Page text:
One of the themes that runs through today’s readings, linking the first reading from the second book of Kings to the gospel according to Matthew, is Jesus’ instruction to welcome prophets who come, speaking God’s word. In the first reading the Shunamite woman recognises that Elisha is a man of God, and welcomes him into her house.
In the Old Testament God confirmed the word of the prophet when predictions by the prophet came true. Although we often link the role of the prophet with the ability to foretell the future, this is not the true mark of the prophet. The prophet is the one who courageously speaks and witnesses God’s word.
Elisha acknowledges the Shunamite woman’s generosity and welcome, and wants to reward her for permitting God to work through her. The woman and her husband are infertile, a condition that is often considered to be a punishment from God. Elisha proposes to reward the couple’s generosity by lifting this ‘curse’ from them; he promises them that in a year’s time, they will have a child of their own.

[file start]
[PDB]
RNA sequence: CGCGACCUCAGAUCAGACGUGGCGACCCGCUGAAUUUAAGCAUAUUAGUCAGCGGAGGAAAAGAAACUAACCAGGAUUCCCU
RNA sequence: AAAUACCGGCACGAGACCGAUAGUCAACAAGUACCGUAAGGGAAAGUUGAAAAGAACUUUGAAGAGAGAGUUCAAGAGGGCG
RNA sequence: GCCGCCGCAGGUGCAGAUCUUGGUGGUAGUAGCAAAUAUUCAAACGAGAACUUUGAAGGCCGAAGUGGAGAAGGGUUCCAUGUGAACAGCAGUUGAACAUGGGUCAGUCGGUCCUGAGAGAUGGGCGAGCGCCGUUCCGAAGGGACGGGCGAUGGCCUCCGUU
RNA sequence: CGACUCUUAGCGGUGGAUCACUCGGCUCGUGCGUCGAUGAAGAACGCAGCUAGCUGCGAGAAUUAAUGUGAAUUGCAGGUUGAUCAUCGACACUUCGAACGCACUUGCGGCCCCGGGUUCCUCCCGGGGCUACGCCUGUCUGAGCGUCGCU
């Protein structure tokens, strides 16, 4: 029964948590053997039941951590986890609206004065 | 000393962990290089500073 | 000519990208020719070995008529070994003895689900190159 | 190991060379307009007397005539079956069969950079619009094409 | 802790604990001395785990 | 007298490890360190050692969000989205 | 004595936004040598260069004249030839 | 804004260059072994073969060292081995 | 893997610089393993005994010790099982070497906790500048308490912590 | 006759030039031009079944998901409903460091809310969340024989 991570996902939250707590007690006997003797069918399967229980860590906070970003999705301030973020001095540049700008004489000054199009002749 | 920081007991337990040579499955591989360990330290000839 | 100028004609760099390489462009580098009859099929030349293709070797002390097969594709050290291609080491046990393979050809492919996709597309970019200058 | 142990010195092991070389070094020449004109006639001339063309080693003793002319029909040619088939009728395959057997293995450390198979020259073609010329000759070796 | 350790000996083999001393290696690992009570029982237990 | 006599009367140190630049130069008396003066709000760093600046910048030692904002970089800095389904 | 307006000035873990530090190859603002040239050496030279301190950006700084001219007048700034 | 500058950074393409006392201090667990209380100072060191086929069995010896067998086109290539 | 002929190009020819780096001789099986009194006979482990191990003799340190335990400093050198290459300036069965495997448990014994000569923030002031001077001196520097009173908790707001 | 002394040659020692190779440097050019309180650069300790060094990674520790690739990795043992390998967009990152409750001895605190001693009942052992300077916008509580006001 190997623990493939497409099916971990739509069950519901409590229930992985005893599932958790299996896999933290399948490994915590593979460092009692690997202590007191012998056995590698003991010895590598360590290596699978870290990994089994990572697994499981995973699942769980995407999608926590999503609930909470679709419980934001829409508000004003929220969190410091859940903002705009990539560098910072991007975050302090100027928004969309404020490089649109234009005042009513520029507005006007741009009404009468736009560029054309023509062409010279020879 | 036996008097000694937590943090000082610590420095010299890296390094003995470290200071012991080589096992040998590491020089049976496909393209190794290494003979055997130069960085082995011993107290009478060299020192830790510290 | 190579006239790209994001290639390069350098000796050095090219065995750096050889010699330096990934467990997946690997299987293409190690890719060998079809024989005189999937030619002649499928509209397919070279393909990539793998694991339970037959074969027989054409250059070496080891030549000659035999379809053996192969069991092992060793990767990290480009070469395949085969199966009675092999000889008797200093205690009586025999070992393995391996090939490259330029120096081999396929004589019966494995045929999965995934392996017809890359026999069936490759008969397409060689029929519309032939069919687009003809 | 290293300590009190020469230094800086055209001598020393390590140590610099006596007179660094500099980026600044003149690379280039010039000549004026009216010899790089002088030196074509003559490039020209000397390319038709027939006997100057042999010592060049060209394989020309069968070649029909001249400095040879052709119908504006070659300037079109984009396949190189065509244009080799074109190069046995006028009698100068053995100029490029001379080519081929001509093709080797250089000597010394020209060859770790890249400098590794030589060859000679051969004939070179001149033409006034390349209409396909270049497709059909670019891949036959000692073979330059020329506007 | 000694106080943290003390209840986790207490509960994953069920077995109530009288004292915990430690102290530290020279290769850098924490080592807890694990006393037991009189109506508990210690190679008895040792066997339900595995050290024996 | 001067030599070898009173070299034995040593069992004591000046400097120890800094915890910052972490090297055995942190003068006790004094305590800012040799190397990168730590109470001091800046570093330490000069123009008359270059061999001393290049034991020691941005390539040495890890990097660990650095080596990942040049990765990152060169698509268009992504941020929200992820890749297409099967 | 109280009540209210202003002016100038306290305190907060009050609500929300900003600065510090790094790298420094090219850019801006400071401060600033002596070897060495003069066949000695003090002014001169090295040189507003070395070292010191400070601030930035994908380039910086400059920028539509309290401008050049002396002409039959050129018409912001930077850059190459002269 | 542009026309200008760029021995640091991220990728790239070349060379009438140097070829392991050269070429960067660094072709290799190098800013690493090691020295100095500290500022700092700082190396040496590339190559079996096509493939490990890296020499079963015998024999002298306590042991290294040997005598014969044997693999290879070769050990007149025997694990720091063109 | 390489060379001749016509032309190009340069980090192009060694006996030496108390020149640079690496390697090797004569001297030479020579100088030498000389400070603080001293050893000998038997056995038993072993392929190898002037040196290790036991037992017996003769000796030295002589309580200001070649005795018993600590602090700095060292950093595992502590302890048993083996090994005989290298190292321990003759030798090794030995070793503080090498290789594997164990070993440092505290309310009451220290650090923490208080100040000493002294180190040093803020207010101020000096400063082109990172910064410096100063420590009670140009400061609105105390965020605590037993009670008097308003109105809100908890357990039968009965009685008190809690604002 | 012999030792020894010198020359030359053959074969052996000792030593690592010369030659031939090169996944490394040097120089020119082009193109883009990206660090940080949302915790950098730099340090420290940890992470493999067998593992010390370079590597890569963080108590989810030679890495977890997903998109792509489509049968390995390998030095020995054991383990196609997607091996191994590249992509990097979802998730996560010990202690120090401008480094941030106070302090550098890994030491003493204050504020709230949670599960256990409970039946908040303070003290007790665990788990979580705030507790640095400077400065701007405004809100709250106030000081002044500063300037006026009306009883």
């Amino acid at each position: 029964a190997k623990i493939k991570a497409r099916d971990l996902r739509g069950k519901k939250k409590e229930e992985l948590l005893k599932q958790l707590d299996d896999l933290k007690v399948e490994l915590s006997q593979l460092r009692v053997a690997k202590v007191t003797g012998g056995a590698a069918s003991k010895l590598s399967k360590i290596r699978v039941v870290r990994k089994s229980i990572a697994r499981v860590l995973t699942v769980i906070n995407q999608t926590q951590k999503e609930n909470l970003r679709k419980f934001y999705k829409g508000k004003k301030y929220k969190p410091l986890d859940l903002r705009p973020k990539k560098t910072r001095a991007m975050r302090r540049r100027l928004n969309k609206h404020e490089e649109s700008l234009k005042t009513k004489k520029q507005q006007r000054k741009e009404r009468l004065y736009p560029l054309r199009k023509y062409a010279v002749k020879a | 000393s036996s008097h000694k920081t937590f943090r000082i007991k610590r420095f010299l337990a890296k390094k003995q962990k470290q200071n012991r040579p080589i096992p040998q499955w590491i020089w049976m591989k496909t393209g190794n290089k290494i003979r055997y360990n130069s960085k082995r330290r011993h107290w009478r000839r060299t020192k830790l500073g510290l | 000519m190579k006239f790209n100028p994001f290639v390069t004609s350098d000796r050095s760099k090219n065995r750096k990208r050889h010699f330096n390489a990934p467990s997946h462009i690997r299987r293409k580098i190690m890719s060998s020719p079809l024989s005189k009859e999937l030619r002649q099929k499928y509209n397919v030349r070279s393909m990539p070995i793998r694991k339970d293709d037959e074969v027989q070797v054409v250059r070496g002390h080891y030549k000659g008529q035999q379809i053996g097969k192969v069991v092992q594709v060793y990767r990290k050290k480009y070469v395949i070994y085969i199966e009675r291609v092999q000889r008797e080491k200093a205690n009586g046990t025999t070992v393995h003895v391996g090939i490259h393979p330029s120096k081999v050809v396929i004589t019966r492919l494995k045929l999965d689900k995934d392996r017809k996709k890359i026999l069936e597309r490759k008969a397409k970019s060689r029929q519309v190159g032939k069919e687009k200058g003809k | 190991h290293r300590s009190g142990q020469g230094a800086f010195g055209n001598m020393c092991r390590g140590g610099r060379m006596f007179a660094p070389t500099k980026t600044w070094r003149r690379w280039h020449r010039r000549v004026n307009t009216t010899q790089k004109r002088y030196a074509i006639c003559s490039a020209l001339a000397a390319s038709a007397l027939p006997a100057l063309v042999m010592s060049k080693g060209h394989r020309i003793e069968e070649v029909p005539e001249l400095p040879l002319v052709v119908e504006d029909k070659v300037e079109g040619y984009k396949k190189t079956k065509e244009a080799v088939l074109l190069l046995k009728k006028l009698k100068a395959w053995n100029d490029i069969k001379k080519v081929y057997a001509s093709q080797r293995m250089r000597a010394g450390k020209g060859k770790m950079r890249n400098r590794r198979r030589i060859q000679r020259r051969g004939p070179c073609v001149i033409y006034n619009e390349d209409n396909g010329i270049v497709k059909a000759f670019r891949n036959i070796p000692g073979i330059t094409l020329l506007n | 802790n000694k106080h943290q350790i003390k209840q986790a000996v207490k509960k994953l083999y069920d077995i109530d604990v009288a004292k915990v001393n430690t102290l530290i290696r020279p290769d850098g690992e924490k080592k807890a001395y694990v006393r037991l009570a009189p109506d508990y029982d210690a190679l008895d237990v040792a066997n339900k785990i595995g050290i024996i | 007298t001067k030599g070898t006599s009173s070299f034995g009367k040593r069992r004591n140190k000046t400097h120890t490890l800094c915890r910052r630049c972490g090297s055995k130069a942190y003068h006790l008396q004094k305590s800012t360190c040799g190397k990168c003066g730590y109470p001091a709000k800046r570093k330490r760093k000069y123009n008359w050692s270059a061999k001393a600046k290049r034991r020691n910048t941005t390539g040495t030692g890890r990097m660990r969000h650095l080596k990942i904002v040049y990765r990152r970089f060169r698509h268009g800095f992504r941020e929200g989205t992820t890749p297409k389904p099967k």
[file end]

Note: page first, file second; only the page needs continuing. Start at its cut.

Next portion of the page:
Joseph De Piro was a grateful person. When we read the biography written by Fr Alexander Bonnici OFM Conv, we discover that De Piro was very thankful and appreciative. One can draw a long list of aspects of this virtue in the De Piro’s life. Here are some examples of his gratitude:
Joseph De Piro was grateful
Towards Our Lady:
Towards members of his family:
Towards the ecclesiastical hierarchy:
Towards civil authorities:
Towards his predecessors:
Towards his collaborators:
Towards Maltese emigrants:
In expressing his gratitude to benefactors, De Piro did not discriminate:
De Piro expressed his gratitude by offering prayers and sacrifices: